The second largest block of freshwater ice on the planet melted more this year than ever before, contributing to rising sea levels and even possibly the weather. Tom Clarke sets sail to check it out.

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About the only impression you get as you approach the Greenland ice sheet is how unimaginably vast it is.

It's a continuous sheet of ice around six times the size of the UK and nearly two miles deep in places. After Antarctica, it is the second largest block of freshwater ice on the planet. Any changes here affect us all.

This year the Arctic hit in the headlines as sea ice which covers the entire ocean in winter melted away more than ever before. But what get less attention was the fact Greenland's vast ice-cap underwent record melting too.

Any changes here affect us all.

"This summer, by mid-July, the entire ice sheet was melting – that's totally unprecedented," said Dr Alun Hubbard a glaciologist at the University of Aberystwyth.

But the warming Arctic Ocean - a key factor driving sea ice retreat - could also be accelerating the melting of Greenland's vast ice sheet.

The Greenland ice cap

"What we're seeing at the margins is the melt-water coming in, the very warm ocean currents starting to access up these fjords and undermine these glaciers, and that means they're literally falling apart at the edges," said Hubbard.

This is significant. First, because melting of the Greenland icecap at its current rate will increase sea levels worldwide by six or seven metres over the coming centuries. But also because the increased influx of fresh water into North Atlantic could change our weather.

Already temperature shifts in the Arctic Ocean have been implicated in this summer's catastrophic US drought and potentially in our washout summer back home.

Aboard the SV Gambo

We joined Dr Hubbard's team on board SV Gambo – his 1970s steel-hulled sailing boat that's been retrofitted to cope with Arctic ice. His research team have been using the boat as a floating laboratory to study how Greenland's vast glaciers are carrying ice off the ice sheet of the interior and into the sea.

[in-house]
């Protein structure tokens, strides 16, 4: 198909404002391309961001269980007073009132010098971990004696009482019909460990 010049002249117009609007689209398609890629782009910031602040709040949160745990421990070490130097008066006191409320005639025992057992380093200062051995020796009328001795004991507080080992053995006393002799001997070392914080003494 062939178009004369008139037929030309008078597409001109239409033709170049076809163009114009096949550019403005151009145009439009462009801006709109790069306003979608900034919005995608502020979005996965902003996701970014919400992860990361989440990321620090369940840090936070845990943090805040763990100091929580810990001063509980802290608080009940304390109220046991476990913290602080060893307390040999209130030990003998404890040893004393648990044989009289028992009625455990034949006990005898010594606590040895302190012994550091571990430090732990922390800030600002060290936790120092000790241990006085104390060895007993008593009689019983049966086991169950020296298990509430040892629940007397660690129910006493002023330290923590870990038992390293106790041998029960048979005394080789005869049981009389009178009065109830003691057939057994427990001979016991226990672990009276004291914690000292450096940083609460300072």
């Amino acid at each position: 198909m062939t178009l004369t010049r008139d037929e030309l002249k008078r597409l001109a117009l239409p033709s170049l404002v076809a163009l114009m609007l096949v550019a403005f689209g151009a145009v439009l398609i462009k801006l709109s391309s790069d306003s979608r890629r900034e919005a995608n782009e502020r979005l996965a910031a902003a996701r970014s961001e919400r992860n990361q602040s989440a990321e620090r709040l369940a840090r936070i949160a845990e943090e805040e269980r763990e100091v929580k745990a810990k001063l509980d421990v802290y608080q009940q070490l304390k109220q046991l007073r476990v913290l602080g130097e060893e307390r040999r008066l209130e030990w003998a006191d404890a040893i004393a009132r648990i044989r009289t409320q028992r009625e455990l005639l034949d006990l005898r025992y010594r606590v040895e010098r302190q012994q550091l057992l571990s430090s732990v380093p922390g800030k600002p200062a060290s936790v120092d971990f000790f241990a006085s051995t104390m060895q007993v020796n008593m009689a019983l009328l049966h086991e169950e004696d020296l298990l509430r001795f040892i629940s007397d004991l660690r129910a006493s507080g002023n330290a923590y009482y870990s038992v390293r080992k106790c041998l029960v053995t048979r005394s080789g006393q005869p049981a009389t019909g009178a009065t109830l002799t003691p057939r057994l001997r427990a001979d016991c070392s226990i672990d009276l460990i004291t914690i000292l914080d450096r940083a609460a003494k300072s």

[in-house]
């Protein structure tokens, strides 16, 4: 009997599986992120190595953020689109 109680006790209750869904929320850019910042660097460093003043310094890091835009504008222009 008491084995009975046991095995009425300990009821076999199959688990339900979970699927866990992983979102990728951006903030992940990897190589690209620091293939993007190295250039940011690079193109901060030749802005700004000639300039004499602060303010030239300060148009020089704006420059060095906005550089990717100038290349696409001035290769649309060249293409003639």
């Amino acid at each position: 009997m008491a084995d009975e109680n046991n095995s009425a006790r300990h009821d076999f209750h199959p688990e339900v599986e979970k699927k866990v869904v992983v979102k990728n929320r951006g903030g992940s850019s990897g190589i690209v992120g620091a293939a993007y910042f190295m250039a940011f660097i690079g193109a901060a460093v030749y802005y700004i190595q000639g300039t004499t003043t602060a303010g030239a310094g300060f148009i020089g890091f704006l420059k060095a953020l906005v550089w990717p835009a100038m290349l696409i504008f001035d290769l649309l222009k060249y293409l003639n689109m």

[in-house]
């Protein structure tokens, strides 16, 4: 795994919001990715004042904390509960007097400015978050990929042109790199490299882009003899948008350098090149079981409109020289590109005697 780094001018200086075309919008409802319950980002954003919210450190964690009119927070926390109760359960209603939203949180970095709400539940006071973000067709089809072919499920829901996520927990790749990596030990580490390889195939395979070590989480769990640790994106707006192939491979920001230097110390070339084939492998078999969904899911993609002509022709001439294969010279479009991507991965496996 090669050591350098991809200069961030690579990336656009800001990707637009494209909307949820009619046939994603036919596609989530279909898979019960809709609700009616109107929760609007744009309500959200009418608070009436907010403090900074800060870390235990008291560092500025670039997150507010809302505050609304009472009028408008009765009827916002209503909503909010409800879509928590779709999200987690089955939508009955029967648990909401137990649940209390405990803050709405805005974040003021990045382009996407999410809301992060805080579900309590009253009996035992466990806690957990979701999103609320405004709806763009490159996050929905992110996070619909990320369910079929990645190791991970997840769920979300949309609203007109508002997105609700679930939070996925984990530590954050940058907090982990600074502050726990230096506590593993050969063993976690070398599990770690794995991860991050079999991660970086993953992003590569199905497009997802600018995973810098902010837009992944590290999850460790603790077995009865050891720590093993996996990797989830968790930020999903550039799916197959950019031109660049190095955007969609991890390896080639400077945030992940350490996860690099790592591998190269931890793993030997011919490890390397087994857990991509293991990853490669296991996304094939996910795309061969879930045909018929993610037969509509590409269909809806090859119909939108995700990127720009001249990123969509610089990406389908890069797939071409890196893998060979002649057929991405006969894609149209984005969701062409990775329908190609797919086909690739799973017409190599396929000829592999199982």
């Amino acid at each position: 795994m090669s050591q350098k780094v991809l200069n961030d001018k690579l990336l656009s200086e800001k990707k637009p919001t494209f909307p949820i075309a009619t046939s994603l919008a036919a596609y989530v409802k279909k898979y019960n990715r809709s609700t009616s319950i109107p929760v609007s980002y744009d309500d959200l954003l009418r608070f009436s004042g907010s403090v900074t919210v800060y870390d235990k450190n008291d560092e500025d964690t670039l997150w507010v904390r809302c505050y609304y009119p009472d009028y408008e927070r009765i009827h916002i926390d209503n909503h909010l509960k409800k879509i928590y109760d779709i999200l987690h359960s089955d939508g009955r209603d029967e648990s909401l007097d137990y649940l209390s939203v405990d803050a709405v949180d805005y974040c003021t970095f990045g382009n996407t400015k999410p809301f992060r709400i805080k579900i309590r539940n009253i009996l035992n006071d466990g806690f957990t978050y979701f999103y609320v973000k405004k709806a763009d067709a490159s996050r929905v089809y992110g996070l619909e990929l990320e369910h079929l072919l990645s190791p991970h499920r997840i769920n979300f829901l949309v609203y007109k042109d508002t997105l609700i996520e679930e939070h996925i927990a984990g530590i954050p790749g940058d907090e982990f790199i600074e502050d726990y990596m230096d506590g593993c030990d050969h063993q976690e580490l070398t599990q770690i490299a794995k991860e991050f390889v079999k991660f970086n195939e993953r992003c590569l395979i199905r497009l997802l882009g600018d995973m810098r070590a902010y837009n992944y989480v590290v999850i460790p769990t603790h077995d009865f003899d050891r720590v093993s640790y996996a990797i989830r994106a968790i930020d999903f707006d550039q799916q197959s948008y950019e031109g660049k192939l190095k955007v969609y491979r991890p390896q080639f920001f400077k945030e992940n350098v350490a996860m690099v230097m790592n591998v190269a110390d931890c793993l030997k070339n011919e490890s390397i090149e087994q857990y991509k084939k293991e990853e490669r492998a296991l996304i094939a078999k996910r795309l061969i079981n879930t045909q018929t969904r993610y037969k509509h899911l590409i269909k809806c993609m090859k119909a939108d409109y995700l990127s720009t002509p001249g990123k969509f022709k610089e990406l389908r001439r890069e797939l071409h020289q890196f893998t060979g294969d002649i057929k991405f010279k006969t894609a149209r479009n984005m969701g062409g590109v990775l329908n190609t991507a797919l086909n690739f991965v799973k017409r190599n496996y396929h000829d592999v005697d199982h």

They're focussing their work on the Store glacier – one of the largest in Western Greenland. Using side-scan sonar they've profiled the glacier's bulk beneath the waves and using time-lapse cameras charted its response to changing sea temperatures.

The front or "snout" of store rises around 100 metres out of the sea – but beneath there's another 500 metres or so submerged. A glacier that big makes a serious contribution to our environment. Around 14 cubic kilometres of ice calve off the glacier every year. A single iceberg that floated away from the glacier this summer contained an estimated 1 million cubic metres of ice.

The picture that's emerging from their research is that melting up on the ice sheet in the summer is accelerating the glaciers that drain ice from it. What's more, warm ocean currents that undermine the glacier's snout are helping to increase the rate of iceberg calving.

"This part of the world that we've considered frigid or locked into this freezer type system is starting to open up," sauid Hubbard.

"All up the coast of north west Greenland – all the way up to beyond 80 degrees – is beginning to open up and that's what we see also in the sea ice story."

Three researchers will spend this winter "frozen-in" to the sea ice as it forms around the Store glacier. Their objective is to make some of the first winter in-situ measurements of the glacier and how it responds to the changing arctic season.

WATCH: Behind-the-scenes at the Arctic circle - The Channel 4 News team aboard the SV Gambo.

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